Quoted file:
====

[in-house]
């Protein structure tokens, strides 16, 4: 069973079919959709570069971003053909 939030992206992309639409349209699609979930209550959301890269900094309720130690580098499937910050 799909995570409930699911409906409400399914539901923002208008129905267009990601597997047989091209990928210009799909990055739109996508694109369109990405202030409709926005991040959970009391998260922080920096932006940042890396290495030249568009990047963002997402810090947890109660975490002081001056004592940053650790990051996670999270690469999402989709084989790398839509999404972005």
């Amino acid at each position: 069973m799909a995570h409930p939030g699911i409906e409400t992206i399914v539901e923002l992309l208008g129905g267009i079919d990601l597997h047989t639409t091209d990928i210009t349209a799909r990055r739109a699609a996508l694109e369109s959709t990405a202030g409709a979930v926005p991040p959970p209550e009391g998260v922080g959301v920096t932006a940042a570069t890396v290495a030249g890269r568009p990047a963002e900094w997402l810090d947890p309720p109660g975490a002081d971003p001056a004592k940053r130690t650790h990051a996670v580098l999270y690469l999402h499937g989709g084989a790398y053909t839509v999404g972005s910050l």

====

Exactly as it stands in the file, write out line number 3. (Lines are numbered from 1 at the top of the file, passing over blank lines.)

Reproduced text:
């Amino acid at each position: 069973m799909a995570h409930p939030g699911i409906e409400t992206i399914v539901e923002l992309l208008g129905g267009i079919d990601l597997h047989t639409t091209d990928i210009t349209a799909r990055r739109a699609a996508l694109e369109s959709t990405a202030g409709a979930v926005p991040p959970p209550e009391g998260v922080g959301v920096t932006a940042a570069t890396v290495a030249g890269r568009p990047a963002e900094w997402l810090d947890p309720p109660g975490a002081d971003p001056a004592k940053r130690t650790h990051a996670v580098l999270y690469l999402h499937g989709g084989a790398y053909t839509v999404g972005s910050l």